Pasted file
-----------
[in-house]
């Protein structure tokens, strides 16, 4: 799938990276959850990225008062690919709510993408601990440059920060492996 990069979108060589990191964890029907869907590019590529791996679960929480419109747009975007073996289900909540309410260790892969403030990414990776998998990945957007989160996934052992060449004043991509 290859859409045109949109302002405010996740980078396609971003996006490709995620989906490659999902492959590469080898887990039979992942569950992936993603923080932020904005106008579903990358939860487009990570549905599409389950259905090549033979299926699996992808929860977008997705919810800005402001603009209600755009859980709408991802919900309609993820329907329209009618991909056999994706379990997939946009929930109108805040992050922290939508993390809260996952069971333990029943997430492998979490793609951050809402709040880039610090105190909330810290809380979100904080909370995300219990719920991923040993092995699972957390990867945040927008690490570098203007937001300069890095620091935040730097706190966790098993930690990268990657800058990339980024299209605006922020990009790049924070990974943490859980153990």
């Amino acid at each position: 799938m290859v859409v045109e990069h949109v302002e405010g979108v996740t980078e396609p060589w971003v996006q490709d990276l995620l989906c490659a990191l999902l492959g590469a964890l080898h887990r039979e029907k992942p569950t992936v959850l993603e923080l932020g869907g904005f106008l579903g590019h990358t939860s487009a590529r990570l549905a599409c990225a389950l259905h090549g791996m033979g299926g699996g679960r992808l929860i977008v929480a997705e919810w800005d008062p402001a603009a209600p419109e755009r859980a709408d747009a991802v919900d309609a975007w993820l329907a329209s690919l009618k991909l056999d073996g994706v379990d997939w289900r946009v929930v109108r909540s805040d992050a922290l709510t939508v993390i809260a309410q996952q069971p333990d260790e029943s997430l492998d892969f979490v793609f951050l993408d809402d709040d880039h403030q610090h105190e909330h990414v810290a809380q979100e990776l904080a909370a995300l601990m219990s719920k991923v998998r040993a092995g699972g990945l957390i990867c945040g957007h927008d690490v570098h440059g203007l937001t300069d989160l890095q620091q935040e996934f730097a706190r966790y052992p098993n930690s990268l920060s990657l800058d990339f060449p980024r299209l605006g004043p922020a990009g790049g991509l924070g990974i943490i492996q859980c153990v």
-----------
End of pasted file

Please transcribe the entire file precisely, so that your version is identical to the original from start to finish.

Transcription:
[in-house]
């Protein structure tokens, strides 16, 4: 799938990276959850990225008062690919709510993408601990440059920060492996 990069979108060589990191964890029907869907590019590529791996679960929480419109747009975007073996289900909540309410260790892969403030990414990776998998990945957007989160996934052992060449004043991509 290859859409045109949109302002405010996740980078396609971003996006490709995620989906490659999902492959590469080898887990039979992942569950992936993603923080932020904005106008579903990358939860487009990570549905599409389950259905090549033979299926699996992808929860977008997705919810800005402001603009209600755009859980709408991802919900309609993820329907329209009618991909056999994706379990997939946009929930109108805040992050922290939508993390809260996952069971333990029943997430492998979490793609951050809402709040880039610090105190909330810290809380979100904080909370995300219990719920991923040993092995699972957390990867945040927008690490570098203007937001300069890095620091935040730097706190966790098993930690990268990657800058990339980024299209605006922020990009790049924070990974943490859980153990």
């Amino acid at each position: 799938m290859v859409v045109e990069h949109v302002e405010g979108v996740t980078e396609p060589w971003v996006q490709d990276l995620l989906c490659a990191l999902l492959g590469a964890l080898h887990r039979e029907k992942p569950t992936v959850l993603e923080l932020g869907g904005f106008l579903g590019h990358t939860s487009a590529r990570l549905a599409c990225a389950l259905h090549g791996m033979g299926g699996g679960r992808l929860i977008v929480a997705e919810w800005d008062p402001a603009a209600p419109e755009r859980a709408d747009a991802v919900d309609a975007w993820l329907a329209s690919l009618k991909l056999d073996g994706v379990d997939w289900r946009v929930v109108r909540s805040d992050a922290l709510t939508v993390i809260a309410q996952q069971p333990d260790e029943s997430l492998d892969f979490v793609f951050l993408d809402d709040d880039h403030q610090h105190e909330h990414v810290a809380q979100e990776l904080a909370a995300l601990m219990s719920k991923v998998r040993a092995g699972g990945l957390i990867c945040g957007h927008d690490v570098h440059g203007l937001t300069d989160l890095q620091q935040e996934f730097a706190r966790y052992p098993n930690s990268l920060s990657l800058d990339f060449p980024r299209l605006g004043p922020a990009g790049g991509l924070g990974i943490i492996q859980c153990v």